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When the Ship Goes Down by Stephen Yeardley

Jonathan: Stephen, tell us a bit about A12: When the Ship Goes Down and what inspired you to write this adventure.

Stephen: Well, this was inspired by one of the two comments from our group that have stuck with me most as I DMed. Foz, a player that really likes to know what’s going on before he flies into action, had been caught out by a trap and for a while, his character’s mantra became;

“I check there’s a floor to this room…”

(For the record, the other comment is, “You greedy dwarf, you’ve eaten all the candles!” But that’s another tale.)

I’m also a big fan of confusing PCs’ expectations. PCs are mostly used to getting their own way, so, for example, in A6, they are thwarted at every turn and have to go through a lot before they succeed and in areas of A9, many of their expected ways of doing something have to be changed completely around.

So it struck me that PCs expect “the dungeon” to be a certain way up. We’d looked at zero-gravity in A9, so didn’t want a repeat, but sometimes it’s a minor difference rather than a major one that becomes the inconvenience. What might that inconvenience be?

Two films came to mind as well. “The Cube”, which has been an inspiration in many ways for a decade and a half, as it goes from providing ideas for deadly traps all the way to showing the way characters’ feelings ebb and flow, albeit in a shortened timeframe, and to a lesser degree, “The Undiscovered Country” with its the assassination scene, not because of the anti-gravity, but the way it looks with the assassins in the magnetic boots, climbing up and down at different angles.

Of course, creatures that can fly, climb well or just plain float won’t ave any probem with any of this, so the inconvenience is only for the PCs, who must either be well equipped, use lots of magic or just climb a lot. That fighter in his banded mail, boy, I bet he wishes it wasn’t quite so heavy…

Jonathan: You can read Stephen Yeardley’s adventure “When the Ship Goes Down” right now on Adventureaweek.com or purchase the PDF which should be released on Paizo and RPGnow sometime next week! Enjoy!

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It’s official, Adventureaweek.com is Pathfinder compatible!

Today Adventureaweek.com took another step toward fulfilling our ultimate goal of world domina… oh wait, that’s my other project.  Today we accomplished one of our main goals!

I love the Pathfinder RPG and find that the simplified rules (especially when it comes to skills: perception & acrobatics to name a couple) make 3.5 even better.  I owe a thank you to my players Topher & Eddie for bringing me over to PF from D&D 3.5.  Thanks guys!  I’ll still play 3.5 of course.  Hell, I’ll still play 1st or 2nd edition AD&D given the chance!  Ravenloft anyone?  Uh oh, don’t get me started!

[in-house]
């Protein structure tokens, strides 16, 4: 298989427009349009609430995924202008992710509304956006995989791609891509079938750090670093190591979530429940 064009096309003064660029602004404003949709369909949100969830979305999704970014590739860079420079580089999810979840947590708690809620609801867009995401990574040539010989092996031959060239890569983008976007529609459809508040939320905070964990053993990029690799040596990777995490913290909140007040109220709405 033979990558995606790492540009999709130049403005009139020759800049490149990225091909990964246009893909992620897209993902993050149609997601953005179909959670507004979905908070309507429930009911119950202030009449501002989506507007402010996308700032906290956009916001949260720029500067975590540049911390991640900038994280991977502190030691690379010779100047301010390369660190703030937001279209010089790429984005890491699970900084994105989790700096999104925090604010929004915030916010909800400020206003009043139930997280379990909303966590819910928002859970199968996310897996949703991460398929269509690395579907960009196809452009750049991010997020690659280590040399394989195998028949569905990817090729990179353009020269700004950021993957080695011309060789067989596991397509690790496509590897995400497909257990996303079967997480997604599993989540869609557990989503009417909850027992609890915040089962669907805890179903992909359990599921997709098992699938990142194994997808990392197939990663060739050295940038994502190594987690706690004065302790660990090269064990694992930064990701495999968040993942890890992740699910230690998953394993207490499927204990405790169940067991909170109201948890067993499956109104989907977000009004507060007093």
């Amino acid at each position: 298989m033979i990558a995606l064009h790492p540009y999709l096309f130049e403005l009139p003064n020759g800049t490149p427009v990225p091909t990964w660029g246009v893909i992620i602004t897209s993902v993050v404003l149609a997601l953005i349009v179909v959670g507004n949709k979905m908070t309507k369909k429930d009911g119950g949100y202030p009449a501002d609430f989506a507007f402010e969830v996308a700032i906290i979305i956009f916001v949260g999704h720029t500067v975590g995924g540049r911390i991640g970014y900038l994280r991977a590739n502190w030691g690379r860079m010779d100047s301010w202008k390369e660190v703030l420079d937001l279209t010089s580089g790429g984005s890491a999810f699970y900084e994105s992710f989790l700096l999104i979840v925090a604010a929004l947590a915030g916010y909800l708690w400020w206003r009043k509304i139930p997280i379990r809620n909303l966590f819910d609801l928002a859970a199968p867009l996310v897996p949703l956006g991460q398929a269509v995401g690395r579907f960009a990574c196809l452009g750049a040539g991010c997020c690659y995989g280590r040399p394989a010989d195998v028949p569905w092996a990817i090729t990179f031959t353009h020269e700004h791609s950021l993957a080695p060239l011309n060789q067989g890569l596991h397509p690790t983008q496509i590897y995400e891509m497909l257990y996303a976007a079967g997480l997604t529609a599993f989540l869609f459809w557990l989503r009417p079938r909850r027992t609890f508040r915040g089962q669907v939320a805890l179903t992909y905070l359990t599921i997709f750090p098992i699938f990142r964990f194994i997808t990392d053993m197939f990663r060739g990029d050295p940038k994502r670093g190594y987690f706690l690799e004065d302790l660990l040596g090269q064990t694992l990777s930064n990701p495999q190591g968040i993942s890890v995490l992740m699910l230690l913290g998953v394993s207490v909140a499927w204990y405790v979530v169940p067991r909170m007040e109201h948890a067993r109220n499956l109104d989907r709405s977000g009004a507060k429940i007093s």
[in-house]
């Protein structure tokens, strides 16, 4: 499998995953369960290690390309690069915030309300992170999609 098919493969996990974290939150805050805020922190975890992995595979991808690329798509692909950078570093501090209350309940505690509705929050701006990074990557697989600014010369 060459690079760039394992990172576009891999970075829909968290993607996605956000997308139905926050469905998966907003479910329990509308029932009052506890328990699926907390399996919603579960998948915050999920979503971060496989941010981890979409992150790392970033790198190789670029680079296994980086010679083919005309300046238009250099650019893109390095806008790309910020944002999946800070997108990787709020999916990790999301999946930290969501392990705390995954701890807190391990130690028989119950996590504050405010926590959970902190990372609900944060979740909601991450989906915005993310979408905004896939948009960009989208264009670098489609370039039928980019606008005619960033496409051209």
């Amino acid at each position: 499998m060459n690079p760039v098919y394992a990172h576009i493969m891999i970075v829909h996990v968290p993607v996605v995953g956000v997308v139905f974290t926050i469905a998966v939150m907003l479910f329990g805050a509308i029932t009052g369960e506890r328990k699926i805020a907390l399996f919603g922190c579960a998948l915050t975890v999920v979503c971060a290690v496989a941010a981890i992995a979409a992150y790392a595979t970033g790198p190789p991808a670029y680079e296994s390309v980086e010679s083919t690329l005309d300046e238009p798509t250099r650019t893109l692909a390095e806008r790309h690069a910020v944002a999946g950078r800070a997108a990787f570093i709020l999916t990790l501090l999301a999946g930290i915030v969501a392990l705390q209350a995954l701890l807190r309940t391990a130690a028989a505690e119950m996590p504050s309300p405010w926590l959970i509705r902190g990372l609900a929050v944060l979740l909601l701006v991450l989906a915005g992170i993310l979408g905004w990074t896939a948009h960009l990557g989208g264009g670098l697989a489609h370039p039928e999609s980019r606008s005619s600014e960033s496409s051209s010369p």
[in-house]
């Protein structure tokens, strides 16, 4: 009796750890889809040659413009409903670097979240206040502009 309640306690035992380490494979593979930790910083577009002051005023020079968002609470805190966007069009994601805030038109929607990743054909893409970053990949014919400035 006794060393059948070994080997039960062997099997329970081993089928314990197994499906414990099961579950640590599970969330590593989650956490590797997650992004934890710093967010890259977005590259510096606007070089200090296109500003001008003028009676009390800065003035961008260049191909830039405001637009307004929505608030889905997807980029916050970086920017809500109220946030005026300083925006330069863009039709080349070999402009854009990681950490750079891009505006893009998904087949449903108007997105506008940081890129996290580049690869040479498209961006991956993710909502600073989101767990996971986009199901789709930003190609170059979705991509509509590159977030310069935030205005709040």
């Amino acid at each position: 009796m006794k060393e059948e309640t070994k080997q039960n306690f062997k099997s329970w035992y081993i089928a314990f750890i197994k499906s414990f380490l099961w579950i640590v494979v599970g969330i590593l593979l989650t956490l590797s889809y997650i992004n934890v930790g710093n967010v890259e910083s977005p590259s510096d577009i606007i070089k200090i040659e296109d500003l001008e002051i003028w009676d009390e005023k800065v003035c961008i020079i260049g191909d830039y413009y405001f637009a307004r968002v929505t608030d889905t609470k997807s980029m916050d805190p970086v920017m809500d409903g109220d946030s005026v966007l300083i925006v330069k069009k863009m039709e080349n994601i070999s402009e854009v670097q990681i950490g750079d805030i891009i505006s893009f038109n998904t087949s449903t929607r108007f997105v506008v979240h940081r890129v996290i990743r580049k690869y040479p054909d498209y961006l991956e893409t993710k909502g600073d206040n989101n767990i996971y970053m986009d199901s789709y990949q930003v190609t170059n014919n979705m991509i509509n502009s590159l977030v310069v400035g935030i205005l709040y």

Treasure

Obtained the Pathfinder compatibility license through Paizo!
(+2/+5 vs. Pathfinder fan absorption)

Yes, that’s a treasure icon.  I totally consider this license treasure.

 

So, it turns out that our license is only applicable if we sell PDF E-book versions of our Adventures.  Good thing we were already planning on that!  Monthly Subscribers will be able to purchase PDFs at a minimal fee and Annual Subscribers will be able to download any PDF Adventure they wish for free.  Of course all of the locations, characters, and items will not come along for the ride, but everything you need to run the adventure will still be available to you in an offline format.  Should you require some extreme details on a character or location you can always wing it   (that’s what I do and my players never know the difference!)

It feels good to reach this milestone and realize that we’re finally getting close to launching this website.  It’s been almost a year since the idea came about.  We started with the basic web design and made a few hundred changes as I tested out GMing games for my players.  Each change made things smoother and easier to run a gaming session.  Now I can pull up an adventure and scroll down on my iPad quickly locating the information I need, or click on a map location then instantly jump directly to the description and read-aloud text for that location.  This system we have created started as a wonderfully cloudy day-dream/idea, then came together as a test model, now we have a fully functional product!  I finally have a tool which I get so excited to use in my games I fidget in my seat just waiting to get a response from my players to see if everyone can make the next game session!